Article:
EVANGELION 1.0: YOU ARE (NOT) ALONE
(Evangelion Shin-geki Jo Ban)
I was at a distinct disadvantage in watching Evangelion 1.0: You Are (Not) Alone in a theatrical setting, having not seen any of the previous works in the series. Even though it is a reboot of the franchise, Evangelion 1.0 is made with a good many references and assumptions based on the pre-existing storyline. In other words, it is a film that is made for the fanbase who are familiar with the material, not as a work designed to invite new people into the world. The effect is akin to sitting down halfway through the middle of the film and trying to work out what is going on from that. You Are (Not) Alone, for instance, opens with the world apparently devastated, the NERV agency well established and human cities hiding beneath the ground to emerge into the daylight again when all is clear. What is missing in all of this is an explanation of the background. It is not ever made clear what caused this devastation you gradually work out that it is to do with the Angels but nothing is ever directly mentioned. For that matter, it is not even clarified as to what the Angels are for some part of the film, I sat in confusion as to whether these were meant to be angels in the heavenly sense or if this was a term being used to refer to alien entities. I gather the latter as the film never deigns to explain anything at all about what the Angels are. The reasons why young Shinji is chosen to pilot the Evangelion and the complicated relationship with his absent father are not very clear either.
This need not be a problem, but I also found it hard to get into Evangelion 1.0 on its own terms. There is not much to the plot and when there are not the action scenes to keep the film going, proceedings tend to slow right down. There are various scenes with the young hero Shinjis relationships with the two women of the show but neither of these are particularly exciting. There is one scene where he gets out of the shower and sees a penguin and stands around talking to Misato before realizing he is naked; another where he enters Reis apartment and contrives to fall on top of her after she emerges from the shower naked. Quite how this obsession with placing the hero into embarrassing unclothed situations with the opposite sex advances the plot is not clear at all. Later in the show, we get several scenes where Shinji is adamant about not getting back into the Evangelion and is eventually persuaded back by Rei. These make for a good character arc but are brought out too late in the game and with not nearly enough time devoted to them.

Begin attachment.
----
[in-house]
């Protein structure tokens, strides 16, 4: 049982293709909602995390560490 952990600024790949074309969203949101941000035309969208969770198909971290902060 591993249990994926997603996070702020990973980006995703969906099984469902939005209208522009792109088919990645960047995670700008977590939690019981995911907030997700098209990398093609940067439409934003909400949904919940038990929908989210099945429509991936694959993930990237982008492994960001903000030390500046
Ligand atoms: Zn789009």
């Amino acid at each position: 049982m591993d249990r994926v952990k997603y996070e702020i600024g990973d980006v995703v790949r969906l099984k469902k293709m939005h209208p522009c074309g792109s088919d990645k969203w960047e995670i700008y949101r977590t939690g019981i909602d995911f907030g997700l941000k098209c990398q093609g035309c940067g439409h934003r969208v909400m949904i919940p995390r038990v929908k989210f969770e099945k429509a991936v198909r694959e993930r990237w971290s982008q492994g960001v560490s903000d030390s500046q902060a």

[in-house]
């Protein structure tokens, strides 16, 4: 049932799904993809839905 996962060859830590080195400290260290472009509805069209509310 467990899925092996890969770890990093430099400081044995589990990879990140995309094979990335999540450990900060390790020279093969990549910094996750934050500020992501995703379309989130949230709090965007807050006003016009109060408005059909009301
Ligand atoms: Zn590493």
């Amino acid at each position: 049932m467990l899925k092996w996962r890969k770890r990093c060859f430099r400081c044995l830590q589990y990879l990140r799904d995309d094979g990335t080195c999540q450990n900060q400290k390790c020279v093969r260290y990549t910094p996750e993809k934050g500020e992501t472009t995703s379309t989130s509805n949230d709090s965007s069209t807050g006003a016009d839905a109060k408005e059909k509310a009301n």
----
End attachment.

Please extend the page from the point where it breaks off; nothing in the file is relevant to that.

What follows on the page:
Certainly, Evangelion 1.0: You Are (Not) Alone can be enjoyed on the level of pure spectacle, as is always the case with all good anime. There is a good opening scene with the NERV missiles fighting back against the angel, destroying half the city in the process. Or scenes where Rei goes amok in her Eva, smashing about in a laboratory, before ejecting in a slim pod; or the emergence of the cities again from safety beneath the ground. However, the best parts of the film are the massive climactic combat scenes between the pyramid-shaped Angel and Shinji and Rei in their power suits, wielding a vast weapon that unites all the electricity in Japan as the Angel melts entire mountains with its energy.
Subsequent to this, director Hideaki Anno branched out into live-action with Shin Godzilla/Godzilla: Resurgence (2016).
Trailer here (Japanese language no subs):-